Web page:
Initial Barry Offering (IBO)

A valuation of crypto giant — Digital Currency Group

Jack Purdy
Published in
7 min readOct 16, 2019


This post was originally published on August 21, 2019, and sent to Messari Pro subscribers. Click here to access all of our historical content.


Compared to traditional startups, crypto companies and projects have had an easier time getting their hands on cash — whether it’s through conducting a $4 billion dollar pre-launch token offering or tapping into the coffers of a founder who made a killing as an early adopter. We’ve seen a growing amount of traditional venture capital involvement in the last few years, but eventually, these companies will need to access the larger capital markets. Mining giants Bitmain and Canaan Creative filed for an IPO in Hong Kong but both have since fallen by the wayside. (Recently Canaan filed for IPO in the U.S.) As for the first major U.S. crypto company to IPO, if you asked me a year ago I would have unequivocally said Coinbase. However, since then we’ve seen tremendous turnover in their executive team with President/COO Asiff Hirji, CTO Balaji Srinivasan, and recently VP of Engineering Tim Wagner leaving the firm. You wouldn’t expect this level of churn in a company preparing to go public. Nowadays I’d say the most likely candidate is industry veteran Digital Currency Group (DCG). They have been around for a while and built three prominent businesses between Grayscale, Genesis, and CoinDesk.

But without any peers coming before it the question turns to how much a crypto company would be worth in public markets. In an attempt to answer this question we used a sum-of-the-parts (SOTP) analysis to arrive at a rough estimate. For those of you unfamiliar, a SOTP valuation is exactly what it sounds like, breaking a business into distinct segments to arrive at a value and then adding them up. Going about valuing each segment is the hard part and largely depends on the amount of information available. In this case, we decided to approximate annual revenue and then arrive at a value range by looking at the Market Capitalization/Revenue multiple of publicly traded comparable companies. Because businesses in crypto are inherently high risk, but also high reward, we took that range and marked them up a few multiples to account for that.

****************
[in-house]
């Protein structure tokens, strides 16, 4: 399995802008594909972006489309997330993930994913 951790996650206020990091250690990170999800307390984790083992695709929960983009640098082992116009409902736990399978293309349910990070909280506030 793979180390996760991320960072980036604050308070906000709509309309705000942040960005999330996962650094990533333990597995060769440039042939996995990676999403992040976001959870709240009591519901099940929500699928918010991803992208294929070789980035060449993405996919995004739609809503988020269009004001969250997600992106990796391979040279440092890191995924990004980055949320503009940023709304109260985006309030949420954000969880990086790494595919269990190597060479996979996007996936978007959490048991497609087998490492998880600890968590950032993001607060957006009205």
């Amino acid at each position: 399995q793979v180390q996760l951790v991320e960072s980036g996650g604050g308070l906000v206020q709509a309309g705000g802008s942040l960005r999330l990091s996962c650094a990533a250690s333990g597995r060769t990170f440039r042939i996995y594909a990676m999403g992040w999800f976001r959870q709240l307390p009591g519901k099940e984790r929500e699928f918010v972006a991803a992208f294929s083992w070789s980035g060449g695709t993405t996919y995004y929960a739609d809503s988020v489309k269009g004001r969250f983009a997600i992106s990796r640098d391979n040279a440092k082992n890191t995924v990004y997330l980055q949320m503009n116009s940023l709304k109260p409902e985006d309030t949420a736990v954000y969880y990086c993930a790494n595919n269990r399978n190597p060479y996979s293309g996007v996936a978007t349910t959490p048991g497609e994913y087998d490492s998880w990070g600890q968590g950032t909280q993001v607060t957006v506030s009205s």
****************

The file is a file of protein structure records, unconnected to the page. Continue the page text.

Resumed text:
Grayscale Investments

First up is Grayscale Investments. Grayscale is an asset manager with $2.50 billion in assets under management (AUM). They are the provider of the well known GBTC product which mimics an Exchange Traded Fund (ETF) and have multiple flavors with exposure to Ethereum, Litecoin, XRP, and more.

Since we have the AUM and annual fees for each fund we can roughly calculate revenue. Using their updated figures as of 7/26/19 we arrive at a revenue of $50.2 million.

For comps, we initially looked at ETF providers such as Wisdom Tree but most of their funds are comprised of public market equities and charge less than 0.50% in fees. Grayscale on the other hand charges fees of 2.0–3.0%. To better approximate GBTC we looked at asset managers offering private or alternative investments in more illiquid markets. Companies such as Hamilton Lane, Cohen&Steers, and Victory Capital offer more non-traditional investments and have similar business models where their revenue is tied to the fees charged on total AUM. These companies have revenue multiples between 7x-12x, leading us to believe Grayscale could be valued around 10x-15x revenues, or $501.8 — $752.6 million.

Genesis Capital

Genesis is the largest over-the-counter lending firm in the space providing collateralized loans to institutions looking to short an asset, gain exposure, or manage working capital.

They provide a quarterly summary of their lending activity and in Q2’19 had $452.0 million in outstanding loans. As with most lending businesses, their revenue model is based on the interest they charge net of the interest they pay to depositors. We believe deposits make only a small portion of their balance sheet, so the majority of interest earned goes towards revenue. Based on conversations with similar lending desks we estimated the return on loans outstanding to be around 5.0% bringing annual revenue to $22.6 million.